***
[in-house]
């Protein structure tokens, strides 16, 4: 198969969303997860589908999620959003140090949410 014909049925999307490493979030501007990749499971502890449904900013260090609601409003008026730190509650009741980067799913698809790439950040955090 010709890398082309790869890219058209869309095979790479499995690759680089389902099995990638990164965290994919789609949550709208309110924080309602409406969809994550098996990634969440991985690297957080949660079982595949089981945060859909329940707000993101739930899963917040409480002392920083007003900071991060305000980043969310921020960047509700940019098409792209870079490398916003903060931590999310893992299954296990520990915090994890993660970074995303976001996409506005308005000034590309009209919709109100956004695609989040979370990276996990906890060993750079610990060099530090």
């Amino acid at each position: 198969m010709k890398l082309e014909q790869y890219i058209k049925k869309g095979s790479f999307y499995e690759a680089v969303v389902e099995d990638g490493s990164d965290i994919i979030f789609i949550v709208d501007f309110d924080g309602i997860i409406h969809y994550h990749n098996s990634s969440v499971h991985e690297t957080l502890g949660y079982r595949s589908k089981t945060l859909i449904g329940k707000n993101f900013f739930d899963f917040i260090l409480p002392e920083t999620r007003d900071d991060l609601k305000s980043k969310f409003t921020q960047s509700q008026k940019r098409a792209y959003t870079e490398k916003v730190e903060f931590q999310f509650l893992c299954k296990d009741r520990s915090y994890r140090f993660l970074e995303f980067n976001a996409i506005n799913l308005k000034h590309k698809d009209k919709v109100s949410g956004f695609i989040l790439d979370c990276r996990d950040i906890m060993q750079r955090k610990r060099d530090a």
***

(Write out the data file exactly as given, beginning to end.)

[in-house]
């Protein structure tokens, strides 16, 4: 198969969303997860589908999620959003140090949410 014909049925999307490493979030501007990749499971502890449904900013260090609601409003008026730190509650009741980067799913698809790439950040955090 010709890398082309790869890219058209869309095979790479499995690759680089389902099995990638990164965290994919789609949550709208309110924080309602409406969809994550098996990634969440991985690297957080949660079982595949089981945060859909329940707000993101739930899963917040409480002392920083007003900071991060305000980043969310921020960047509700940019098409792209870079490398916003903060931590999310893992299954296990520990915090994890993660970074995303976001996409506005308005000034590309009209919709109100956004695609989040979370990276996990906890060993750079610990060099530090």
């Amino acid at each position: 198969m010709k890398l082309e014909q790869y890219i058209k049925k869309g095979s790479f999307y499995e690759a680089v969303v389902e099995d990638g490493s990164d965290i994919i979030f789609i949550v709208d501007f309110d924080g309602i997860i409406h969809y994550h990749n098996s990634s969440v499971h991985e690297t957080l502890g949660y079982r595949s589908k089981t945060l859909i449904g329940k707000n993101f900013f739930d899963f917040i260090l409480p002392e920083t999620r007003d900071d991060l609601k305000s980043k969310f409003t921020q960047s509700q008026k940019r098409a792209y959003t870079e490398k916003v730190e903060f931590q999310f509650l893992c299954k296990d009741r520990s915090y994890r140090f993660l970074e995303f980067n976001a996409i506005n799913l308005k000034h590309k698809d009209k919709v109100s949410g956004f695609i989040l790439d979370c990276r996990d950040i906890m060993q750079r955090k610990r060099d530090a």